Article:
Dr Njoroge last week announced that CBK will in a month’s time issue prudential guidelines proposing to cap the tenure of bank chief executives and non-executive directors of Kenyan banks.
“Unlimited tenure may breed complacency. The person may not embody new thinking,” the governor told a stakeholder briefing on Wednesday last week.
The proposals come after the collapse of three lenders in less than a year over claims of underhand dealings by veteran CEOs. These banks are Dubai Bank, Imperial Bank and Chase Bank.
Imperial Bank’s long-serving MD Abdulmalek Janmohamed is alleged to have fraudulently transferred a total of Sh34 billion of depositors’ cash to his entities and bank accounts between 2002 and September 15, 2015 when he died, according to court filings.
Chase Bank’s ousted chairman Zafrullah Khan and suspended managing director Duncan Kabui connived to use the lender’s Islamic window to conceal their scheme to siphon Sh7.9 billion from the bank to entities they co-owned, Deloitte told lawmakers in June.
Dubai Bank collapsed under the weight of reckless lending to Moi-era powerbrokers which were not repaid in time, says a report by audit firm Crowe Horwath East Africa.
“Term limits have been debated widely in other jurisdictions. We’re putting it on the table for a robust debate,” said Dr Njoroge.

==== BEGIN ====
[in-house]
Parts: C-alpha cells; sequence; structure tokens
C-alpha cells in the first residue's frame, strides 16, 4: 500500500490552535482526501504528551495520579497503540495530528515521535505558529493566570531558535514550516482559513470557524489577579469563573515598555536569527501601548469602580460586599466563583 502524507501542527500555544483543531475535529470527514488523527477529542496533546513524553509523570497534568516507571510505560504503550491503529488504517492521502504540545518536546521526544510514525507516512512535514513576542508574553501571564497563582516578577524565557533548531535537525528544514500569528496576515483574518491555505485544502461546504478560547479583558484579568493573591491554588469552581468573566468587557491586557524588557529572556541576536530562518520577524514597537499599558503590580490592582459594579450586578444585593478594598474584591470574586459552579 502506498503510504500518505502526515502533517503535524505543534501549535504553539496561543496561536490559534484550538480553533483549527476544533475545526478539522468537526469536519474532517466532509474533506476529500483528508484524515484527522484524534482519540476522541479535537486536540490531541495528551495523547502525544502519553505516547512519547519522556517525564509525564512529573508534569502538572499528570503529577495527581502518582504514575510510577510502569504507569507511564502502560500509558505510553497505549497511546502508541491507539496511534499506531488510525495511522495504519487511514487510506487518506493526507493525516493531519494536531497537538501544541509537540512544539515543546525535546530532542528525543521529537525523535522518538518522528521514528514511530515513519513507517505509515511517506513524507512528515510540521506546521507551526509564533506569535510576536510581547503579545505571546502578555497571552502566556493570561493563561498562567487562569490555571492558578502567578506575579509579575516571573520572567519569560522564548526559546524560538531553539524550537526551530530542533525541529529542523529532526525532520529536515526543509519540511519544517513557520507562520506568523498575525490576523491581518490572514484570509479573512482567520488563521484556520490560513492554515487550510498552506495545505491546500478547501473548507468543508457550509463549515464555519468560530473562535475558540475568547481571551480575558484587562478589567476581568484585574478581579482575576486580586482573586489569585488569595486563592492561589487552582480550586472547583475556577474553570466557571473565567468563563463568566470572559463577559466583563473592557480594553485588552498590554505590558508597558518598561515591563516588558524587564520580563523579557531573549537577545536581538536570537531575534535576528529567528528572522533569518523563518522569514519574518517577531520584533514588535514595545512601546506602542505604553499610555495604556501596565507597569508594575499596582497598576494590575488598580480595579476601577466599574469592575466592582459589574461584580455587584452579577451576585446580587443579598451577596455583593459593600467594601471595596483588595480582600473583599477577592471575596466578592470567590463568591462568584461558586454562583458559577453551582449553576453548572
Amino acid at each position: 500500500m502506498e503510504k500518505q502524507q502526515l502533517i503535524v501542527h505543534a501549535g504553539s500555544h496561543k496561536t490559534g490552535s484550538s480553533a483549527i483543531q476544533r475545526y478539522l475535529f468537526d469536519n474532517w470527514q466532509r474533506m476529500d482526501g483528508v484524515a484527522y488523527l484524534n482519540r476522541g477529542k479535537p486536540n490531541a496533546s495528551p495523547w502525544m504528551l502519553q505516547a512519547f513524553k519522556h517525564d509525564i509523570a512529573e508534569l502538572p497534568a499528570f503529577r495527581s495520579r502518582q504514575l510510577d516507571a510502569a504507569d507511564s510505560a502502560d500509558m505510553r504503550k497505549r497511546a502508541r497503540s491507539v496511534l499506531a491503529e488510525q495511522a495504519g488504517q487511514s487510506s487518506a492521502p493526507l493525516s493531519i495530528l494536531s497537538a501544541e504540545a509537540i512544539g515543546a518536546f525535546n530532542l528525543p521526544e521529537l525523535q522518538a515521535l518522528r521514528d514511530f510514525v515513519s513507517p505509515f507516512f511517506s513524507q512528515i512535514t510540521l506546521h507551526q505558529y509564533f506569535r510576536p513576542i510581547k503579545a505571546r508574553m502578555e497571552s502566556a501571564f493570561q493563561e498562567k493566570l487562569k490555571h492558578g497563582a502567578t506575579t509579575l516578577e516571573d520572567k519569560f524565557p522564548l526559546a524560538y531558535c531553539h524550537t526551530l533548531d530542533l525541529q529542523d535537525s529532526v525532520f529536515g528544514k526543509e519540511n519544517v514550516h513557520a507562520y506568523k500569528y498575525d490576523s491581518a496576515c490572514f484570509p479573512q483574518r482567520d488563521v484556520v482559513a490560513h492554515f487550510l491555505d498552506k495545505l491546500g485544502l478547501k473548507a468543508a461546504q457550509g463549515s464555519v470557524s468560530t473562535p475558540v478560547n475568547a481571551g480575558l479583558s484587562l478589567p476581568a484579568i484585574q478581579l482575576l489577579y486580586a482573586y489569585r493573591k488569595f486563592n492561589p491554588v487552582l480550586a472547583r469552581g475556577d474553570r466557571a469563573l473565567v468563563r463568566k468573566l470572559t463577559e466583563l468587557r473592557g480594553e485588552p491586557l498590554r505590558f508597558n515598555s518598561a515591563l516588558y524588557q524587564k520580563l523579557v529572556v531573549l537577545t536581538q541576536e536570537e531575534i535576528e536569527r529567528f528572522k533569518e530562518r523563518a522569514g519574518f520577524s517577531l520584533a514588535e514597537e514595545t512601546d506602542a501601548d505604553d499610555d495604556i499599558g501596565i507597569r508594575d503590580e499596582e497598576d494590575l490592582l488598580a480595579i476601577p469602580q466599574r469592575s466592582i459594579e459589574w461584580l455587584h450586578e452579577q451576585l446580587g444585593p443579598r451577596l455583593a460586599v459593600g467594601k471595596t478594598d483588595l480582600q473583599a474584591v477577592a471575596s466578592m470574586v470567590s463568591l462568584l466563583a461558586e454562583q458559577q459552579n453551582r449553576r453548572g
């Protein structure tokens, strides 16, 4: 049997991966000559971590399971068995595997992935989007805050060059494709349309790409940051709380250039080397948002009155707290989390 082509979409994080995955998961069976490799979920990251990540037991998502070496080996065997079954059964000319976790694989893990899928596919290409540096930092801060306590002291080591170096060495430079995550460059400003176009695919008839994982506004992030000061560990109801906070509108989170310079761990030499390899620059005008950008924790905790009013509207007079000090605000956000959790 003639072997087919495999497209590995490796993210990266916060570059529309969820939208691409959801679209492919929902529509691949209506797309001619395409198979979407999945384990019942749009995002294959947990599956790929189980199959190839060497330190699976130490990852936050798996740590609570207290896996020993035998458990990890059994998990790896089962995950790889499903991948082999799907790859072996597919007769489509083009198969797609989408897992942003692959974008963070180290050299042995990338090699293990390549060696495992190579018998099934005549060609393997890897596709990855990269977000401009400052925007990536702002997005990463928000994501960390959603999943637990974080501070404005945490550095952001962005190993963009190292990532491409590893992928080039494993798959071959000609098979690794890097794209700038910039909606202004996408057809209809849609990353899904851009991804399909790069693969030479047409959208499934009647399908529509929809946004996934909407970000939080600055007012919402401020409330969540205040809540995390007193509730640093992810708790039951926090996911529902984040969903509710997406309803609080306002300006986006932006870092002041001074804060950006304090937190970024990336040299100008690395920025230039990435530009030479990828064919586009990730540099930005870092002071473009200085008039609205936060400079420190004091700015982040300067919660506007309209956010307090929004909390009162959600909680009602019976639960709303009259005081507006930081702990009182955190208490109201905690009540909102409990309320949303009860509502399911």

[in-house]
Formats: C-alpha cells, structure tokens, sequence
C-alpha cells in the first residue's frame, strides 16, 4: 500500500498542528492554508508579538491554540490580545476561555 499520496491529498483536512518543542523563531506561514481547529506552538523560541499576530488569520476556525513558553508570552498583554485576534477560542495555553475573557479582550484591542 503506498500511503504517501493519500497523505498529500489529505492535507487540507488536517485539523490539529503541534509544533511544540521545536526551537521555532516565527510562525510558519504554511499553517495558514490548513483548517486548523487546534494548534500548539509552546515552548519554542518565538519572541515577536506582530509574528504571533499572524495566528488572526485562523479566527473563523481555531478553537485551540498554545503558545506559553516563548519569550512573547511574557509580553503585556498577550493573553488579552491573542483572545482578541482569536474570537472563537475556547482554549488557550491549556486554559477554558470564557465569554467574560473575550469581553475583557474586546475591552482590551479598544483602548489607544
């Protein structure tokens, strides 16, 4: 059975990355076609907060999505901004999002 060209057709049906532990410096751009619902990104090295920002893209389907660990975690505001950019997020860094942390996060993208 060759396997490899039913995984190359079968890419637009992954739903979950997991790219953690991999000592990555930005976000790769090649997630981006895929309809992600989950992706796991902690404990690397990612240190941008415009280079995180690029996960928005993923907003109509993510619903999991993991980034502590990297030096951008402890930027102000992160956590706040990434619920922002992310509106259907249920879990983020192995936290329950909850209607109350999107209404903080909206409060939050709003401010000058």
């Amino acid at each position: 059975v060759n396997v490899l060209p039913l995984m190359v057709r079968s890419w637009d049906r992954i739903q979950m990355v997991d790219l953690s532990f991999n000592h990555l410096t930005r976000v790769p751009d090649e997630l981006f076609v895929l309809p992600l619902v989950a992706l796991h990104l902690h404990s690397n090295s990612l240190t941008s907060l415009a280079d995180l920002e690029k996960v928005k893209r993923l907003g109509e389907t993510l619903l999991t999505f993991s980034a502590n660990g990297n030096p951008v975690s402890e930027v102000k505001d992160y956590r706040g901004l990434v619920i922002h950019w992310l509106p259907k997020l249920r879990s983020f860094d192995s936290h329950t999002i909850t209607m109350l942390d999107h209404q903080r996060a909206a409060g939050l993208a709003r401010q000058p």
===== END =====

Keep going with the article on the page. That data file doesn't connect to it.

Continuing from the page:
Terms for CEOs of Kenya’s State-owned commercial corporations are capped at two, three-year terms, meaning one can only serve as boss for a maximum of six years. They include listed firms such as Kenya Power, KenGen, and East African Portland Cement.
CBK’s exact proposals on CEOs and directors’ term limits, rotations, and succession planning for banks will only be public once the regulator tables its paper.
The Central Bank of Egypt in March set a nine-year term limit for bank CEOs, a move that effectively sent home eight chief executives who had served for more than a decade. However, an administrative court suspended the directive in June, after it was challenged by bankers.
In 2010, Mr Lamido Sanusi, Nigeria’s then Central Bank governor, imposed a 10-year limit on the tenure of chief executives.
Mr Kunal Ajmera, chief operating officer at consultancy firm Grant Thornton, said term limits are good but expressed fears that banks may find it difficult to get highly qualified persons to serve as CEOs if forced to implement such a system.
“From the governance point of view this may sound like a good initiative,” said Mr Ajmera.
“Financial sector is extremely competitive and when you have a successful CEO any corporate entity will not accept the law-enforcing rotation,” he said in an interview.
NIC Bank Group Managing Director John Gachora said: “We support any positive attempts to improve corporate governance in the country.”
He has been heading the mid-sized lender since September 2013.
Mr Dhiren Rana, CEO of Middle East Bank said he supports term limits although his bank does not have a policy on tenure of executives. “I support term limits for CEOs and top executive management,” he said in an interview.